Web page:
abril 29, 2023

Machiavelli asserts that the greatest virtue of the French kingdom and its king is the dedication esatto law

Filed under: lovoo visitors — farmzone.net @ 3:09 am

Machiavelli asserts that the greatest virtue of the French kingdom and its king is the dedication esatto law

The answer stems from Machiavelli’s aim onesto contrast the best case contesto of a monarchic velocita with the institutions and organization of verso republic

Why would Machiavelli effusively praise (let chiazza even analyze) per hereditary monarchy durante verso sistema supposedly designed esatto promote the superiority of republics? Even the most excellent monarchy, durante Machiavelli’s view, lacks indivis salient qualities that are endemic esatto properly constituted republican government and that make the latter constitution more desirable than the former.

“The kingdom of France is moderated more by laws than any other kingdom of which at our time we have knowledge”, Machiavelli declares (Discourses CW 314, translation revised). “The kingdom of France”, he states,

lives under laws and orders more than any other kingdom. These laws and orders are maintained by Parlements, notably that of Paris: by it they are renewed any time it acts against a prince of the kingdom or mediante its sentences condemns the king. And up sicuro now it has maintained itself by having been verso persistent executor against that nobility. (Discourses CW 422, translation revised)

These passages of the Discourses seem preciso suggest that Machiavelli has great admiration for the institutional arrangements that obtain durante France. Specifically, the French king and the nobles, whose power is such that they would be able onesto oppress the populace, are checked by the laws of the realm which are enforced by the independent authority of the Parlement. Thus, opportunities for unbridled tyrannical conduct are largely eliminated, rendering the monarchy temperate and “civil”.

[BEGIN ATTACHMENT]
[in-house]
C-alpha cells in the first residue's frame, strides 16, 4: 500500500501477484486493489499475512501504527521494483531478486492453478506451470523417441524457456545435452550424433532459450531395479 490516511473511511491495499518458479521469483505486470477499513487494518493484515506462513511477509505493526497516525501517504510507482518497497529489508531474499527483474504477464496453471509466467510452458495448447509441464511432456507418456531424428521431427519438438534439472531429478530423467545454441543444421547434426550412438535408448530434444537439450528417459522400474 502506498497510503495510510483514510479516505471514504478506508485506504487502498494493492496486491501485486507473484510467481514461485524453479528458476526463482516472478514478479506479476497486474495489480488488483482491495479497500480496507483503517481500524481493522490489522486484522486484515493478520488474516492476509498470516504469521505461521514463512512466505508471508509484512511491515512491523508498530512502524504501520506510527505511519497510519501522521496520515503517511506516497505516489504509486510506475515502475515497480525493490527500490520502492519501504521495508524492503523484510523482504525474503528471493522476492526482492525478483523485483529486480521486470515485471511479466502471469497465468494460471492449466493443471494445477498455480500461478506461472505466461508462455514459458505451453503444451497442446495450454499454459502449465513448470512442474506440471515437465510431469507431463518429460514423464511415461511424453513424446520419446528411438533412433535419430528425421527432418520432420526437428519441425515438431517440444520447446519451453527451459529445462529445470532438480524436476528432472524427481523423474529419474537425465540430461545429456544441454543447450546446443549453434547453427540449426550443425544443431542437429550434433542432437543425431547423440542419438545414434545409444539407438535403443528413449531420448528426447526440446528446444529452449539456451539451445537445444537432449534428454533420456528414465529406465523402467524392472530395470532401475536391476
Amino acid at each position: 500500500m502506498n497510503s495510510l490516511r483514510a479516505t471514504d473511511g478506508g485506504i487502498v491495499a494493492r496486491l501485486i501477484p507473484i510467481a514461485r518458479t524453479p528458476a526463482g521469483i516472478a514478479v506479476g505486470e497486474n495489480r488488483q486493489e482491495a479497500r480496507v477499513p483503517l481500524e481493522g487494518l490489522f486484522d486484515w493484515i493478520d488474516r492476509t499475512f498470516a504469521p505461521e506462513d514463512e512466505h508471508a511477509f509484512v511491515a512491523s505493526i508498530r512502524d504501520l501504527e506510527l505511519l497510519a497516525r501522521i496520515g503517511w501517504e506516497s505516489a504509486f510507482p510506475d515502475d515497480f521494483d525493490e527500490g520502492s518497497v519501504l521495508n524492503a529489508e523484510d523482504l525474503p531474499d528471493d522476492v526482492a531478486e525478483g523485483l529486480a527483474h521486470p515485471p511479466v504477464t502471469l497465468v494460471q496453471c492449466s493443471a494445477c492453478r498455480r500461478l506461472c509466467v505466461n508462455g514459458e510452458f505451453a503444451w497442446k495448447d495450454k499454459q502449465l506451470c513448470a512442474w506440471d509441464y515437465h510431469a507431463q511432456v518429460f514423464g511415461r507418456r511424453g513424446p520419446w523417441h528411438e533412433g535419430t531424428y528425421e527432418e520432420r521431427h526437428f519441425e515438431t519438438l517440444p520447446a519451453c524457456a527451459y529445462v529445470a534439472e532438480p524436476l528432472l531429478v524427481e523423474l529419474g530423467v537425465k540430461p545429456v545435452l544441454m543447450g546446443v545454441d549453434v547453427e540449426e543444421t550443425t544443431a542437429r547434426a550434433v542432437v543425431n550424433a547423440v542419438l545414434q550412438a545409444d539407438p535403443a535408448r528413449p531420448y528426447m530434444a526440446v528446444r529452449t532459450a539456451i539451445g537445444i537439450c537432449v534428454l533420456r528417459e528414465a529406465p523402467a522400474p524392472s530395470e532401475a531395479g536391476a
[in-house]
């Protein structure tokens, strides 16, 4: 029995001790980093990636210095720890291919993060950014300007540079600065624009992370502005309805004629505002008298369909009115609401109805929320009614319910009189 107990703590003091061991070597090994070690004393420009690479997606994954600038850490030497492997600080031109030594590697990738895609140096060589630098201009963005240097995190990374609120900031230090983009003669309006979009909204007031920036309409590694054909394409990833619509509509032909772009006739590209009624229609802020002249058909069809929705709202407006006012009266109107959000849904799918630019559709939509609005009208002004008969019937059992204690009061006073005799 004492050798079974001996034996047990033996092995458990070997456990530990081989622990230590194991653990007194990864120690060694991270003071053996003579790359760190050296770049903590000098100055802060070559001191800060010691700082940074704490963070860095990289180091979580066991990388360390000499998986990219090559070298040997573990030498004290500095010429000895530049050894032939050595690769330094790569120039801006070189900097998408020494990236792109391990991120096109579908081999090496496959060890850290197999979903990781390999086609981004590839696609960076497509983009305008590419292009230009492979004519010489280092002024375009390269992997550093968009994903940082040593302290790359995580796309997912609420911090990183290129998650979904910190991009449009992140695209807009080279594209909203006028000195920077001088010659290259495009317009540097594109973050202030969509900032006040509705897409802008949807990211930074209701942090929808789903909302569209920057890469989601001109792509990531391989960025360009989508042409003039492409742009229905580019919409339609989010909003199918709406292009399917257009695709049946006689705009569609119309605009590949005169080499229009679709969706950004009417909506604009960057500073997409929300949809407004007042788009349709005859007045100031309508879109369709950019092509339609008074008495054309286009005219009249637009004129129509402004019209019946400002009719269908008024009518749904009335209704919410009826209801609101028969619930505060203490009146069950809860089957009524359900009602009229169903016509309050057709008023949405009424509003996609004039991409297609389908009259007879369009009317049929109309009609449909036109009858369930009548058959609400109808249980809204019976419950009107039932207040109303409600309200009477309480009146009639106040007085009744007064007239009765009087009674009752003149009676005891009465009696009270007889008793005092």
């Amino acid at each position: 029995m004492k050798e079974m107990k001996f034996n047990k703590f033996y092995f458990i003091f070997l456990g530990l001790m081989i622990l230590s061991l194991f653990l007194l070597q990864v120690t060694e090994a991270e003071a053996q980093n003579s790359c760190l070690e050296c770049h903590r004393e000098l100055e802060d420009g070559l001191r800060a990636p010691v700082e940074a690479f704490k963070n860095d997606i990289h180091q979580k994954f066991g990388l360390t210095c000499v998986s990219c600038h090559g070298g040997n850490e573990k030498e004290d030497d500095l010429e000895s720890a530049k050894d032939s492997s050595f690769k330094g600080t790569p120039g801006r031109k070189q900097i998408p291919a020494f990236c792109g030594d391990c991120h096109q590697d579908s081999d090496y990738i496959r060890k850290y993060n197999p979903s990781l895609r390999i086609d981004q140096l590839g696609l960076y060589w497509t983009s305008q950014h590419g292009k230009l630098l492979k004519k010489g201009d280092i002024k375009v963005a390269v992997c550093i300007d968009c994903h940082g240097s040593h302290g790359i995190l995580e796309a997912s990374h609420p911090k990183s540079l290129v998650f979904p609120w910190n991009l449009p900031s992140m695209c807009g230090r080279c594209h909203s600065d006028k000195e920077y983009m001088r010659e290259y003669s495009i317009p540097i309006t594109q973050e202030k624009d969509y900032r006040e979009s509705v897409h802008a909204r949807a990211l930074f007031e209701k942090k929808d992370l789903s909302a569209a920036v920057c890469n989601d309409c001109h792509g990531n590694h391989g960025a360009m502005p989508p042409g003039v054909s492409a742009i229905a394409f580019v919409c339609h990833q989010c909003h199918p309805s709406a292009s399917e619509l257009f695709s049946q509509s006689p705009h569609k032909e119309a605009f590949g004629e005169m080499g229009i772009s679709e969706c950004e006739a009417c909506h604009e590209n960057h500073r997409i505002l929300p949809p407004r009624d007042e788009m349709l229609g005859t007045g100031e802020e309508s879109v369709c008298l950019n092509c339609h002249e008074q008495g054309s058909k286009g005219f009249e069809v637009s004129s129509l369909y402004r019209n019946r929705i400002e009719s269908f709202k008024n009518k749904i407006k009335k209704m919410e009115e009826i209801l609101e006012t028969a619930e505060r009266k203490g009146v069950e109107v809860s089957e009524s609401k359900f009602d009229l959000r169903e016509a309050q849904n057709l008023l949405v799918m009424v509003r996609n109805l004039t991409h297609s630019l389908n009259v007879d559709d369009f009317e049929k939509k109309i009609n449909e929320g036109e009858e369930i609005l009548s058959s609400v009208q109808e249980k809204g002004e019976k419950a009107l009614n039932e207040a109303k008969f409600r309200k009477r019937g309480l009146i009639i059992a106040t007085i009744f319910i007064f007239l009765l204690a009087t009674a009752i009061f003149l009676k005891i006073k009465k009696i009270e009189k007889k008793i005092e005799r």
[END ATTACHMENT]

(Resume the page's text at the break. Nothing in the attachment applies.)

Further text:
Yet such a ritmo, no matter how well ordered and law-abiding, remains incompatible with trovarsi audace. Discussing the ability of per monarch puro meet the people’s wish for liberty, Machiavelli comments that

as far as the … popular desire of recovering their liberty, the prince, not being able sicuro satisfy them, must examine what the reasons are that make them desire being free. (Discourses CW 237).

The explanation for this situation Machiavelli refers sicuro the function of the Parlement

He concludes that a few individuals want freedom simply mediante order to command others; these, he believes, are of sufficiently small number that they can either be eradicated or bought off with honors. By contrast, the vast majority of people confuse liberty with security, imagining that the former is identical onesto the latter: “But all the others, who are infinite, desire liberty durante order onesto live securely (esserci sicuro)” (Discourses CW 237. Although the king cannot give such liberty preciso the masses, he can provide the security that they crave:

As for the rest, for whom it is enough onesto live securely (esserci indiscutibile), they are easily satisfied by making orders and laws that, along with the power of the king, comprehend everyone’s security. And once per prince does this, and the people see that he never breaks such laws, they will shortly begin to live securely è lovoo gratis (vivere convinto) and contentedly (Discourses CW 237).

the people live securely (essere in vita convinto) for mai other reason than that its kings are bound preciso infinite laws in which the security of all their people is comprehended. (Discourses CW 237)

The law-abiding character of the French governo ensures security, but that security, while desirable, ought never preciso be confused with liberty. This is the limit of monarchic rule: even the best kingdom can do giammai better than preciso guarantee preciso its people tranquil and orderly government.

Machiavelli holds that one of the consequences of such essere in vita sicuro is the disarmament of the people. He comments that regardless of “how great his kingdom is”, the king of France “lives as per tributary” esatto foreign mercenaries.

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